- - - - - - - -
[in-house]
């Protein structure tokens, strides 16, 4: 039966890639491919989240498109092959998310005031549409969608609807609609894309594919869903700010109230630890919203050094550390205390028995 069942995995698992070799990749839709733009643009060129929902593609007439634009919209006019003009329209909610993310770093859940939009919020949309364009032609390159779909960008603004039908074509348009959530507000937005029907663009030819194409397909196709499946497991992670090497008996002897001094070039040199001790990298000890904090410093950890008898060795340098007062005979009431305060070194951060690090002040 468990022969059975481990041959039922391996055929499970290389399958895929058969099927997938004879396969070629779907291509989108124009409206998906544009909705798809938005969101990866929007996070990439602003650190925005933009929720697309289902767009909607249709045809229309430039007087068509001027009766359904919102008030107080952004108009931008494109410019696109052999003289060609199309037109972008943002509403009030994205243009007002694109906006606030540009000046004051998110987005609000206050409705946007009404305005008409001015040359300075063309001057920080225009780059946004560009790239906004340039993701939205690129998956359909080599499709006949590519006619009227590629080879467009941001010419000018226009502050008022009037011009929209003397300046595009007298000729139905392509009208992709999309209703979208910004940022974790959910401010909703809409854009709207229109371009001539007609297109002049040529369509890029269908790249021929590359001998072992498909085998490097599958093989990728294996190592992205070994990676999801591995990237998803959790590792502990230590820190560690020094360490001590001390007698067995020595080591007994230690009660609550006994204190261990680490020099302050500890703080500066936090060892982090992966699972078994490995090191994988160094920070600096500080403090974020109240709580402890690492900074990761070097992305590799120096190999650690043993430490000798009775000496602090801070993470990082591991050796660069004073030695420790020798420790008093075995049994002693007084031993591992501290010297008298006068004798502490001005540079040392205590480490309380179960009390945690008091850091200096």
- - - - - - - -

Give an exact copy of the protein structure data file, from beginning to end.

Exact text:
[in-house]
């Protein structure tokens, strides 16, 4: 039966890639491919989240498109092959998310005031549409969608609807609609894309594919869903700010109230630890919203050094550390205390028995 069942995995698992070799990749839709733009643009060129929902593609007439634009919209006019003009329209909610993310770093859940939009919020949309364009032609390159779909960008603004039908074509348009959530507000937005029907663009030819194409397909196709499946497991992670090497008996002897001094070039040199001790990298000890904090410093950890008898060795340098007062005979009431305060070194951060690090002040 468990022969059975481990041959039922391996055929499970290389399958895929058969099927997938004879396969070629779907291509989108124009409206998906544009909705798809938005969101990866929007996070990439602003650190925005933009929720697309289902767009909607249709045809229309430039007087068509001027009766359904919102008030107080952004108009931008494109410019696109052999003289060609199309037109972008943002509403009030994205243009007002694109906006606030540009000046004051998110987005609000206050409705946007009404305005008409001015040359300075063309001057920080225009780059946004560009790239906004340039993701939205690129998956359909080599499709006949590519006619009227590629080879467009941001010419000018226009502050008022009037011009929209003397300046595009007298000729139905392509009208992709999309209703979208910004940022974790959910401010909703809409854009709207229109371009001539007609297109002049040529369509890029269908790249021929590359001998072992498909085998490097599958093989990728294996190592992205070994990676999801591995990237998803959790590792502990230590820190560690020094360490001590001390007698067995020595080591007994230690009660609550006994204190261990680490020099302050500890703080500066936090060892982090992966699972078994490995090191994988160094920070600096500080403090974020109240709580402890690492900074990761070097992305590799120096190999650690043993430490000798009775000496602090801070993470990082591991050796660069004073030695420790020798420790008093075995049994002693007084031993591992501290010297008298006068004798502490001005540079040392205590480490309380179960009390945690008091850091200096």